A million people are estimated to have been diagnosed with type 2 diabetes in the last four years, but analysis from Diabetes UK has found that barely a fifth of these people have their condition under control.
This is a worryingly low figure, because good diabetes management is paramount in preventing severe complications from developing. Heart disease, kidney failure, amputation, blindness and stroke are some of the most common long term complications of the disease.
There is also evidence that suggests weak control over blood glucose levels can condition the body to having high concentrations of sugar in the blood, making it harder to regain control and healthy sugar levels. This means that the first four years after diagnosis are incredibly important and makes the fact that only 14% of people are offered diabetes education when diagnosed even more worrying.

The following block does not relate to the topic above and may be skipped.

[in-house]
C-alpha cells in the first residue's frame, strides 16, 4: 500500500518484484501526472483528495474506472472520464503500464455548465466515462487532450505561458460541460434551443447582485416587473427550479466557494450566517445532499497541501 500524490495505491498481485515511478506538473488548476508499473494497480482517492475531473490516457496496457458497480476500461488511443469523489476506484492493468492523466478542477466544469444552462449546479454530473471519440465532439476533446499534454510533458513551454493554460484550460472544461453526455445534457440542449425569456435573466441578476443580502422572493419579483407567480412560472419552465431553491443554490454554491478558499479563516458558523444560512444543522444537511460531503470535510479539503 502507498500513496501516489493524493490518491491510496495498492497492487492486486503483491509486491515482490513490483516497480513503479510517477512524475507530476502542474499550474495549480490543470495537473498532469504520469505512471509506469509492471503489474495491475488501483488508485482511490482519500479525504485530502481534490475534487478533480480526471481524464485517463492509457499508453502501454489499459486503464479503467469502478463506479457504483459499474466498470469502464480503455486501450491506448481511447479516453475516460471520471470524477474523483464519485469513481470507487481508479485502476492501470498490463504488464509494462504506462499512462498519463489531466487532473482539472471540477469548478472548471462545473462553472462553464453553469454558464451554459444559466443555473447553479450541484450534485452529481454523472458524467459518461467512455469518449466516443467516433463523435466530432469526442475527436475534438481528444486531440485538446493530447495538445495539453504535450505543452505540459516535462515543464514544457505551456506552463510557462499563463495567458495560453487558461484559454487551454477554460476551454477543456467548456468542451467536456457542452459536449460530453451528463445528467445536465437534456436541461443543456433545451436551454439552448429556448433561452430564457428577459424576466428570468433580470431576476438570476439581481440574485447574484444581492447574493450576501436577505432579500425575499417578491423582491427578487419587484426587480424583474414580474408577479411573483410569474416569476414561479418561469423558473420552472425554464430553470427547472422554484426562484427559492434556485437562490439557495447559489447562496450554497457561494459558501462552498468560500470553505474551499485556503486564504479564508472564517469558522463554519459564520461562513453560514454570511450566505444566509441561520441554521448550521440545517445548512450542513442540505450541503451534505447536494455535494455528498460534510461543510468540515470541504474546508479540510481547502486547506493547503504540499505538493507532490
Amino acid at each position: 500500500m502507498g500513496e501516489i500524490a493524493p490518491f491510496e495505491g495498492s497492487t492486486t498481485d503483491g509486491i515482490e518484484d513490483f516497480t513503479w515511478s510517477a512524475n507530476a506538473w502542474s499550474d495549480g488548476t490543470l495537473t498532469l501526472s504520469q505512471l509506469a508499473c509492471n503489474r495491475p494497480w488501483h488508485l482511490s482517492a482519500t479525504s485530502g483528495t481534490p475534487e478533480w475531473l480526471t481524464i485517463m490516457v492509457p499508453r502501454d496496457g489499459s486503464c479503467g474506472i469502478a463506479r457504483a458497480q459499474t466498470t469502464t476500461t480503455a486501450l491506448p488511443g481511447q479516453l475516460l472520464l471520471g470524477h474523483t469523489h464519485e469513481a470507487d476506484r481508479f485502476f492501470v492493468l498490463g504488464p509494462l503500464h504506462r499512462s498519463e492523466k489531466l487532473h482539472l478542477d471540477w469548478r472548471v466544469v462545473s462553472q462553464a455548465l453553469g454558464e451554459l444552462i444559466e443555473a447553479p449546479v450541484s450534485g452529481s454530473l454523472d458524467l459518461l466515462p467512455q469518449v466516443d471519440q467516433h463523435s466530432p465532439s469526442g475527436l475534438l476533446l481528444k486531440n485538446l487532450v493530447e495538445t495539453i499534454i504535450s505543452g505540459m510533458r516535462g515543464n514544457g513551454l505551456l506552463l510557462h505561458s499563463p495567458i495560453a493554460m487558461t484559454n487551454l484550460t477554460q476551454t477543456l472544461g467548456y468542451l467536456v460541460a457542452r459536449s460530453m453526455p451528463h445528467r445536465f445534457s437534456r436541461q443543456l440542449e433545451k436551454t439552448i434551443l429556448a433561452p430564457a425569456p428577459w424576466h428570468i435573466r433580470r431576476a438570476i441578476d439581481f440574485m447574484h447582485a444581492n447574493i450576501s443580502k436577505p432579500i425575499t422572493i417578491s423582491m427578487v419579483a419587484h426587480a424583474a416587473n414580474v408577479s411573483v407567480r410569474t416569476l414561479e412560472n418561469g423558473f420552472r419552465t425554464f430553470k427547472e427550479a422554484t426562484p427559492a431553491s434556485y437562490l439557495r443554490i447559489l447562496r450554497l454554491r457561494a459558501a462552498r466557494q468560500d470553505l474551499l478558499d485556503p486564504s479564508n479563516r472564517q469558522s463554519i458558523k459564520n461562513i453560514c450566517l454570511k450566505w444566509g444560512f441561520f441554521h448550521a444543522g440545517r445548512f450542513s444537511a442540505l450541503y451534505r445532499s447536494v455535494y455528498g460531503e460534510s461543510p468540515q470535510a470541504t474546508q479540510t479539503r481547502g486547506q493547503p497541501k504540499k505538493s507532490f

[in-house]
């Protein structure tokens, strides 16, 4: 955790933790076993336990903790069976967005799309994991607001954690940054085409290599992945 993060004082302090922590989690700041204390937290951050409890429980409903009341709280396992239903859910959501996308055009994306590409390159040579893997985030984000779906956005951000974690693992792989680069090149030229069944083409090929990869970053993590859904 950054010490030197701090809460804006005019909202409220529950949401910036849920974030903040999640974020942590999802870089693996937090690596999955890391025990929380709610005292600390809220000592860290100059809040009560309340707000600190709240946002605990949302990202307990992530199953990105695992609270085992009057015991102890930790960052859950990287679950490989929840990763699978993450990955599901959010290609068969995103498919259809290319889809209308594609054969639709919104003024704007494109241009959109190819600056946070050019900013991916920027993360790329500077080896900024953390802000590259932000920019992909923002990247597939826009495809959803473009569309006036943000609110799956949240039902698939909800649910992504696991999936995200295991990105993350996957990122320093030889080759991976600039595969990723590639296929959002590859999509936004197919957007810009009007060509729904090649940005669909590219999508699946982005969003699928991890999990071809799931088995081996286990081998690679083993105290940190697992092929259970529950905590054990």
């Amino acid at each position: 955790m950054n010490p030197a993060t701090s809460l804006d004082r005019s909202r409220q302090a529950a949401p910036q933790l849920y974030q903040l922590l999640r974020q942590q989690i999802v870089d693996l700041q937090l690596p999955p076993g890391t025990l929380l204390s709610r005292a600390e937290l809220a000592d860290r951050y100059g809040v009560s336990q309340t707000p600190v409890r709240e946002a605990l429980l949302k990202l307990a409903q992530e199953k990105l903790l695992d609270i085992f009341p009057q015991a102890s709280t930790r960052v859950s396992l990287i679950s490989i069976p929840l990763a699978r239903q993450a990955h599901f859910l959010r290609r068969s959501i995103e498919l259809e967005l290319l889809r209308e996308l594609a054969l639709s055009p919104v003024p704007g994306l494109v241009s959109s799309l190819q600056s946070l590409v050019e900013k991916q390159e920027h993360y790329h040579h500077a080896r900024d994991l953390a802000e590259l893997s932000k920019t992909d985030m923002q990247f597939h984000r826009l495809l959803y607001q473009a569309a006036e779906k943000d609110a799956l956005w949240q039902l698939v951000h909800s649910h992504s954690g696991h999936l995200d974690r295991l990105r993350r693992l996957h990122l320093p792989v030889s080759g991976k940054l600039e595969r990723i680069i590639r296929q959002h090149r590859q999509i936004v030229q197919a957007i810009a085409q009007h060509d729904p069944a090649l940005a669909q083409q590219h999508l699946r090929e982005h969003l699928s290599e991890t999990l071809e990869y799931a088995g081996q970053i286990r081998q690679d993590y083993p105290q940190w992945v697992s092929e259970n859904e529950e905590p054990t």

The cost of treating diabetes is an estimated 10% of the NHS’ budget. The National Institute for Health and Care Excellence (NICE) and Diabetes UK promote increasing the availability of education to improve diabetes management. This could reduce the need for complication treatment and save some of the budget.
It has been proven that people with type 2 diabetes who regularly test their blood sugar levels, as those on insulin dependent treatment do, can significantly increase their control, as they can immediately see how their blood sugar levels are reacting at any given point, and work out how to manage them more effectively.
Barbara Young, chief executive of the leading diabetes charity, said: “With increasing evidence about the importance of getting type 2 diabetes under control as quickly as possible, it is extremely worrying that just one in five people diagnosed with the condition in the last four years have it under control.”
To combat this, the charity and the supermarket Tesco have teamed up to bring the Living with Diabetes days to the country. These free educational events will give information on how people can better their management of type 2 diabetes.
“It is unrealistic to expect people to be able to manage their condition well if they are not given information about how to do this and so it is not surprising that so many people do not have it under control. This is why we want the NHS to give every person with diabetes the chance to have this kind of education,” Ms. Young added.

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